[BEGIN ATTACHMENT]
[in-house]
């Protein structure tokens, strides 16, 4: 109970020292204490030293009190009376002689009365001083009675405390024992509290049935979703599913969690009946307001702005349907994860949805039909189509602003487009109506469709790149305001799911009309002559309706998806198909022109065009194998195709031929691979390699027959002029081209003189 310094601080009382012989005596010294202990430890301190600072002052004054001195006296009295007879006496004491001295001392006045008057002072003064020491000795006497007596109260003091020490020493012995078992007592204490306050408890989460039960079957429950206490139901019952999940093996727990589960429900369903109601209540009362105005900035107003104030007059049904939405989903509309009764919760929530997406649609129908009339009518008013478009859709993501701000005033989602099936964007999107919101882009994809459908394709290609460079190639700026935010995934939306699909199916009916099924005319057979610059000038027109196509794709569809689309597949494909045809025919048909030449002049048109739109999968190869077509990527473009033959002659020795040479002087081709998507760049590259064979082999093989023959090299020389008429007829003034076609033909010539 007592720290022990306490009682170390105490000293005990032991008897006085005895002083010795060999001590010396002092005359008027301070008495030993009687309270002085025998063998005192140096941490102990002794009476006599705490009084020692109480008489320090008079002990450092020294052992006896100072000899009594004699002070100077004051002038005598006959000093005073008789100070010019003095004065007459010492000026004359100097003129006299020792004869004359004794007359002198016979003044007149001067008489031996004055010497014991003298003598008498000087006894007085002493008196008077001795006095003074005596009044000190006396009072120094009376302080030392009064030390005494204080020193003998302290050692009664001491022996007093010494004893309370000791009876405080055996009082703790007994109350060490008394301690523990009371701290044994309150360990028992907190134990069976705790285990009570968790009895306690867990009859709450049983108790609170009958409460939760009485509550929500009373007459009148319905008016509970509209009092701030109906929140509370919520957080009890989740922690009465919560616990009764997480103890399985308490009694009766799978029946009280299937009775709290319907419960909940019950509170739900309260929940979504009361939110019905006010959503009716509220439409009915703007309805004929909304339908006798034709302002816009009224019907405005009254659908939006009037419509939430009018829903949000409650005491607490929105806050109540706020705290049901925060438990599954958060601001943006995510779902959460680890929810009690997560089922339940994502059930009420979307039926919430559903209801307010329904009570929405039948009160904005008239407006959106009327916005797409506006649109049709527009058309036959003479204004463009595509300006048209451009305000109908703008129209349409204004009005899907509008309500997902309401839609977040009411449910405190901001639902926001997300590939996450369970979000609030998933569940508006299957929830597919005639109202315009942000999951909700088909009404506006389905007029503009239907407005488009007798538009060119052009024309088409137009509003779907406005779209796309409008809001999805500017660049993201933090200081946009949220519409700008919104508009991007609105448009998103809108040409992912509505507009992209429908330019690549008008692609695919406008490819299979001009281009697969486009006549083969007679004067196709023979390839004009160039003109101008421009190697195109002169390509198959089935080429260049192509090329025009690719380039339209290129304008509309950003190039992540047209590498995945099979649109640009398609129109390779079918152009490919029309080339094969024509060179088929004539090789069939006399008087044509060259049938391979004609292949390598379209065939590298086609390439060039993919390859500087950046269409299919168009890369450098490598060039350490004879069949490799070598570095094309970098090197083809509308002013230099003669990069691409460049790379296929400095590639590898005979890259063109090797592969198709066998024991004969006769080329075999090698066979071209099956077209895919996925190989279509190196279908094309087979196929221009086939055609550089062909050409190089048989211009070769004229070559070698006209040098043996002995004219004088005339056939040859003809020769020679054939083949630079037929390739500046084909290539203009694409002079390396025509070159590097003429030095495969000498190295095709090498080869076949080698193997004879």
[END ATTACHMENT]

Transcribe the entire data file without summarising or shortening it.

[in-house]
């Protein structure tokens, strides 16, 4: 109970020292204490030293009190009376002689009365001083009675405390024992509290049935979703599913969690009946307001702005349907994860949805039909189509602003487009109506469709790149305001799911009309002559309706998806198909022109065009194998195709031929691979390699027959002029081209003189 310094601080009382012989005596010294202990430890301190600072002052004054001195006296009295007879006496004491001295001392006045008057002072003064020491000795006497007596109260003091020490020493012995078992007592204490306050408890989460039960079957429950206490139901019952999940093996727990589960429900369903109601209540009362105005900035107003104030007059049904939405989903509309009764919760929530997406649609129908009339009518008013478009859709993501701000005033989602099936964007999107919101882009994809459908394709290609460079190639700026935010995934939306699909199916009916099924005319057979610059000038027109196509794709569809689309597949494909045809025919048909030449002049048109739109999968190869077509990527473009033959002659020795040479002087081709998507760049590259064979082999093989023959090299020389008429007829003034076609033909010539 007592720290022990306490009682170390105490000293005990032991008897006085005895002083010795060999001590010396002092005359008027301070008495030993009687309270002085025998063998005192140096941490102990002794009476006599705490009084020692109480008489320090008079002990450092020294052992006896100072000899009594004699002070100077004051002038005598006959000093005073008789100070010019003095004065007459010492000026004359100097003129006299020792004869004359004794007359002198016979003044007149001067008489031996004055010497014991003298003598008498000087006894007085002493008196008077001795006095003074005596009044000190006396009072120094009376302080030392009064030390005494204080020193003998302290050692009664001491022996007093010494004893309370000791009876405080055996009082703790007994109350060490008394301690523990009371701290044994309150360990028992907190134990069976705790285990009570968790009895306690867990009859709450049983108790609170009958409460939760009485509550929500009373007459009148319905008016509970509209009092701030109906929140509370919520957080009890989740922690009465919560616990009764997480103890399985308490009694009766799978029946009280299937009775709290319907419960909940019950509170739900309260929940979504009361939110019905006010959503009716509220439409009915703007309805004929909304339908006798034709302002816009009224019907405005009254659908939006009037419509939430009018829903949000409650005491607490929105806050109540706020705290049901925060438990599954958060601001943006995510779902959460680890929810009690997560089922339940994502059930009420979307039926919430559903209801307010329904009570929405039948009160904005008239407006959106009327916005797409506006649109049709527009058309036959003479204004463009595509300006048209451009305000109908703008129209349409204004009005899907509008309500997902309401839609977040009411449910405190901001639902926001997300590939996450369970979000609030998933569940508006299957929830597919005639109202315009942000999951909700088909009404506006389905007029503009239907407005488009007798538009060119052009024309088409137009509003779907406005779209796309409008809001999805500017660049993201933090200081946009949220519409700008919104508009991007609105448009998103809108040409992912509505507009992209429908330019690549008008692609695919406008490819299979001009281009697969486009006549083969007679004067196709023979390839004009160039003109101008421009190697195109002169390509198959089935080429260049192509090329025009690719380039339209290129304008509309950003190039992540047209590498995945099979649109640009398609129109390779079918152009490919029309080339094969024509060179088929004539090789069939006399008087044509060259049938391979004609292949390598379209065939590298086609390439060039993919390859500087950046269409299919168009890369450098490598060039350490004879069949490799070598570095094309970098090197083809509308002013230099003669990069691409460049790379296929400095590639590898005979890259063109090797592969198709066998024991004969006769080329075999090698066979071209099956077209895919996925190989279509190196279908094309087979196929221009086939055609550089062909050409190089048989211009070769004229070559070698006209040098043996002995004219004088005339056939040859003809020769020679054939083949630079037929390739500046084909290539203009694409002079390396025509070159590097003429030095495969000498190295095709090498080869076949080698193997004879």